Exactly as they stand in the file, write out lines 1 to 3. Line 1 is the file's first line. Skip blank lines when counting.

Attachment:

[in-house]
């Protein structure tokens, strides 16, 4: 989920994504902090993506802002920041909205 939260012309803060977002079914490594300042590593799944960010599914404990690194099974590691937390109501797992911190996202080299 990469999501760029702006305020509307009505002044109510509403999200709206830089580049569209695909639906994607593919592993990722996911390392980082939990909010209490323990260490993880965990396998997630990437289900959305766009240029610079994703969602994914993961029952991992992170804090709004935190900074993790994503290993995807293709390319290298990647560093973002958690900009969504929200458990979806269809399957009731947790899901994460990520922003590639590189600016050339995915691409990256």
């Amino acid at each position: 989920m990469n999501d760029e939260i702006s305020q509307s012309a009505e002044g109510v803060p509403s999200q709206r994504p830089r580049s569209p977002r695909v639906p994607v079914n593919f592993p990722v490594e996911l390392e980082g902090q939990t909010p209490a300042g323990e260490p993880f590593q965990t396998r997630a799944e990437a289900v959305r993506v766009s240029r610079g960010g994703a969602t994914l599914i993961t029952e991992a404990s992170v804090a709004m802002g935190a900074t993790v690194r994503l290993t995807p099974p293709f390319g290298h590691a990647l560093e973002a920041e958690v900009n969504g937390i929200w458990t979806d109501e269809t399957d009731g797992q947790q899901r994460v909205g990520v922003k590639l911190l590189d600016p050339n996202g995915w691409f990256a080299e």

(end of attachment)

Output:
[in-house]
């Protein structure tokens, strides 16, 4: 989920994504902090993506802002920041909205 939260012309803060977002079914490594300042590593799944960010599914404990690194099974590691937390109501797992911190996202080299 990469999501760029702006305020509307009505002044109510509403999200709206830089580049569209695909639906994607593919592993990722996911390392980082939990909010209490323990260490993880965990396998997630990437289900959305766009240029610079994703969602994914993961029952991992992170804090709004935190900074993790994503290993995807293709390319290298990647560093973002958690900009969504929200458990979806269809399957009731947790899901994460990520922003590639590189600016050339995915691409990256």
């Amino acid at each position: 989920m990469n999501d760029e939260i702006s305020q509307s012309a009505e002044g109510v803060p509403s999200q709206r994504p830089r580049s569209p977002r695909v639906p994607v079914n593919f592993p990722v490594e996911l390392e980082g902090q939990t909010p209490a300042g323990e260490p993880f590593q965990t396998r997630a799944e990437a289900v959305r993506v766009s240029r610079g960010g994703a969602t994914l599914i993961t029952e991992a404990s992170v804090a709004m802002g935190a900074t993790v690194r994503l290993t995807p099974p293709f390319g290298h590691a990647l560093e973002a920041e958690v900009n969504g937390i929200w458990t979806d109501e269809t399957d009731g797992q947790q899901r994460v909205g990520v922003k590639l911190l590189d600016p050339n996202g995915w691409f990256a080299e």